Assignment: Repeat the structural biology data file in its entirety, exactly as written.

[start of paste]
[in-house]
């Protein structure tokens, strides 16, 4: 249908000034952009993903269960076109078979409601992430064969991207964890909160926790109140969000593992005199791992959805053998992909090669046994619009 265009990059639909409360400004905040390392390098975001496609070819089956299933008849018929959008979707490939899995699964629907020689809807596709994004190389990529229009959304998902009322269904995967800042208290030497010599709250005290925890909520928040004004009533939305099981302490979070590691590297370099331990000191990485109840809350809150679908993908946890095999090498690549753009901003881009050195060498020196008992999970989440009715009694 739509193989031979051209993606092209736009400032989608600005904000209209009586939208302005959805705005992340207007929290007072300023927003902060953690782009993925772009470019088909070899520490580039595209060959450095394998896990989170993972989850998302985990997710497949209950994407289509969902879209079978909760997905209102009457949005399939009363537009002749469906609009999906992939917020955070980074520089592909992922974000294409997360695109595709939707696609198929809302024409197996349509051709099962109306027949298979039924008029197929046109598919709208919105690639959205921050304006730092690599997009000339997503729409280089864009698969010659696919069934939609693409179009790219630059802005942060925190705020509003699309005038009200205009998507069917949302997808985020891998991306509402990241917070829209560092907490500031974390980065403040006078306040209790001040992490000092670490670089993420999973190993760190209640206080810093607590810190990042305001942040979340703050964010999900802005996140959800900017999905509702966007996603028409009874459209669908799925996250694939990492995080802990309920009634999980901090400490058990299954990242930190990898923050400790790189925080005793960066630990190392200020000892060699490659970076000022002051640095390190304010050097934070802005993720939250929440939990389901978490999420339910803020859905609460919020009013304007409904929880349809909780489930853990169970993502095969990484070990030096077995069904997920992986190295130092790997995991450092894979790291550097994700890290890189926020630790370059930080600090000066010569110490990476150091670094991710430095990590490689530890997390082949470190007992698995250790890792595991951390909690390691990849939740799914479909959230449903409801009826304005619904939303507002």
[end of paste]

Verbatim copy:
[in-house]
């Protein structure tokens, strides 16, 4: 249908000034952009993903269960076109078979409601992430064969991207964890909160926790109140969000593992005199791992959805053998992909090669046994619009 265009990059639909409360400004905040390392390098975001496609070819089956299933008849018929959008979707490939899995699964629907020689809807596709994004190389990529229009959304998902009322269904995967800042208290030497010599709250005290925890909520928040004004009533939305099981302490979070590691590297370099331990000191990485109840809350809150679908993908946890095999090498690549753009901003881009050195060498020196008992999970989440009715009694 739509193989031979051209993606092209736009400032989608600005904000209209009586939208302005959805705005992340207007929290007072300023927003902060953690782009993925772009470019088909070899520490580039595209060959450095394998896990989170993972989850998302985990997710497949209950994407289509969902879209079978909760997905209102009457949005399939009363537009002749469906609009999906992939917020955070980074520089592909992922974000294409997360695109595709939707696609198929809302024409197996349509051709099962109306027949298979039924008029197929046109598919709208919105690639959205921050304006730092690599997009000339997503729409280089864009698969010659696919069934939609693409179009790219630059802005942060925190705020509003699309005038009200205009998507069917949302997808985020891998991306509402990241917070829209560092907490500031974390980065403040006078306040209790001040992490000092670490670089993420999973190993760190209640206080810093607590810190990042305001942040979340703050964010999900802005996140959800900017999905509702966007996603028409009874459209669908799925996250694939990492995080802990309920009634999980901090400490058990299954990242930190990898923050400790790189925080005793960066630990190392200020000892060699490659970076000022002051640095390190304010050097934070802005993720939250929440939990389901978490999420339910803020859905609460919020009013304007409904929880349809909780489930853990169970993502095969990484070990030096077995069904997920992986190295130092790997995991450092894979790291550097994700890290890189926020630790370059930080600090000066010569110490990476150091670094991710430095990590490689530890997390082949470190007992698995250790890792595991951390909690390691990849939740799914479909959230449903409801009826304005619904939303507002």